Tea with White Russians, Nazi Germans, Nora, Johnsey, and the Abolitionists.

kate 002I really enjoyed Christmas this year. It was packed with Assam, Countess Grey, Irish Breakfast and Chai tea leaves swirling in the lovely new glass tea diffuser (which was broken on the 28th and replaced by a much nicer, cheaper one from Dunnes the next day). We danced with White Russians (might have had something to do with the smashed diffuser), Whiskey Sours, Piscos and Duck. All delightful. And the mornings were spent in bed with an array of characters: Nora, Thompsen and Hannah Doll, Handful and Sarah, Johnsey, and a Stinging Fly. Let me tell you about them.

I finished Martin Amis’ The Zone of Interest just before Christmas. It is a ruthless depiction (as it would have to be) of concentration camp life in Nazi Germany and was unpleasant to read but fascinating. Rather horrifyingly, I was able to draw parallels with our society today too. I had determined never to read Martin Amis again after reading his autobiography in which I found his arrogance and ego unbearable. Portraying Nazis, these attributes come to the fore again in this book. He looks at the moral decline of the German officers as they struggle with their torture and killing of thousands of Jews coming in by the wagon load. As the numbers increase, so do the self justifications (sound familiar?) and the madness. Camp life is harsh for the Germans who become reliant on alcohol and pills. Cruelty begets cruelty until everyone is a bare body of madness. The book is full of cruel sex, cruel torture. Every person becomes an object of slavery. Power corrupts…

Amis’ vocabulary is extensive. Thank God I was reading it on my tablet so that I could refer to the dictionary easily. He bastardises the German language. It is an unpleasant book to read and I wouldn’t necessarily recommend it. It is an extraordinary story, bleak and horrifying.  Its harshness has to be but it also is written with an unedifying arrogance. But, I don’t know how else it could be written. Amis’ list of acknowledgements is extensive. He has done his homework and the last section in the book discusses the notion of ‘why’ this happened and is interesting. The book was a depressing read. The writing was tinged with smugness. But it did stir me up and made me discuss it!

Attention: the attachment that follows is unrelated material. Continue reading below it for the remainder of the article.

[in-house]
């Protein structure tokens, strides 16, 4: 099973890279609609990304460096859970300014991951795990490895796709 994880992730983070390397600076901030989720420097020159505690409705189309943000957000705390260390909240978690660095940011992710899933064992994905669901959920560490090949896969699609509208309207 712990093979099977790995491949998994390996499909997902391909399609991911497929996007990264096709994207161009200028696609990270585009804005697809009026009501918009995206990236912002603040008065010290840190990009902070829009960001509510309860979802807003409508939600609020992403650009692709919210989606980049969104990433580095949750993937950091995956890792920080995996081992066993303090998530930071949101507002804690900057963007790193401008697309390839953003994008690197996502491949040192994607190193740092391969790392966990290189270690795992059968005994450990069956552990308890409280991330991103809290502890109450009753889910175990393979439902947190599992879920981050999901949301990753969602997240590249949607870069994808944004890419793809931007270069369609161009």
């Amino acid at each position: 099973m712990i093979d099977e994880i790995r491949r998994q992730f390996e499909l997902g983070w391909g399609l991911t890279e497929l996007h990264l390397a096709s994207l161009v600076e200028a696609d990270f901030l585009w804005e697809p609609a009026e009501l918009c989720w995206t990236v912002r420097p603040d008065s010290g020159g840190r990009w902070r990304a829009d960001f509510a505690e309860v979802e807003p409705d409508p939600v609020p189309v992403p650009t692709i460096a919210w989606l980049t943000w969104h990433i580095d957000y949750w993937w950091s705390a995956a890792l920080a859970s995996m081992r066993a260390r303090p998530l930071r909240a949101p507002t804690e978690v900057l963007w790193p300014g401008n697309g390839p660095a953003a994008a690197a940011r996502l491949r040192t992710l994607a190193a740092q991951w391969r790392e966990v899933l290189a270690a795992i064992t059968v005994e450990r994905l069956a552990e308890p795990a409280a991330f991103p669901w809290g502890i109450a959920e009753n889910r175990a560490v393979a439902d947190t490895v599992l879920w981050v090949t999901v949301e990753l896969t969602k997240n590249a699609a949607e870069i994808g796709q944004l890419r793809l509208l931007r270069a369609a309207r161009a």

After that, I wanted a nicer story, with a lilting graciousness. I’ll read Nora Webster, I thought though after listening to an interview with Colm Tóibin, which irritated me, I had decided not to (I am rather weak willed, n’est pas?)

For the first part of the book, I felt like an outsider. The print lay between me and the story. I got more immersed as I read on, but I felt slightly removed from the pages throughout. Early on, I found myself questioning Tóibin’s attitude to Nora Webster. I had heard him say she was based on his mother and I wondered if that was a mistake. I felt she was not depicted fairly. I wondered if his own anger and grief as a child had shaped her character. Watching Nora evolve was a little like watching a child begin to appreciate that a mother is a fully fledged, rounded, thinking human being and not simply there to serve and protect.

Tóibin is a great writer and I enjoyed the book. It has all the usual rural and town characters, and his references to the Troubles in the North and Charlie Haughey were interesting. But I didn’t understand Nora Webster. Maybe this was because she was a rural Irish woman of her time and I am a city English woman of mine but I’m not sure that is the case.  I felt Nora was one dimensional and more of a sounding board for Tóibin. I understand rural life can be very restrictive…but I felt as if he was using her as a foil for himself. It was as if she had to learn all her natural instincts.

Talking of rural characters, I picked up Donal Ryan’s The Thing About December in the Eason New Year sale. I wish I hadn’t. It was a grim depiction of rural life in Ireland. In the Spinning Heart (which I liked), Ryan showed his ability to portray the minutiae of human weakness. He is as ruthless here too. He captures the narrow mindedness of rural life, the meanness of people, the ignorance and cruelty. He shows what happens when an individual does nothing and how nothing grows into something full of hatred and violence. If anything, it reflects on how important it is that we all do something,  however little, to direct and shape our own lives.

I also read The Invention of Wings by Sue Monk Kidd set in pre-Civil War Charleston. It is about slavery and is based on the story of two sisters who became active abolitionists and Quakers. The first part which looks at the relationship of the older sister, Sarah, with her slave girl, Handful, I found a little unrealistic. But I was gripped by the second half as Sarah and her sister set off on the trail of fighting for abolition. Fascinating. Sue Monk Kidd also writes beautifully. A recommended book!

So, the New Year began. Hanging with Elephants is next. I didn’t have time for the Stinging Fly yet.

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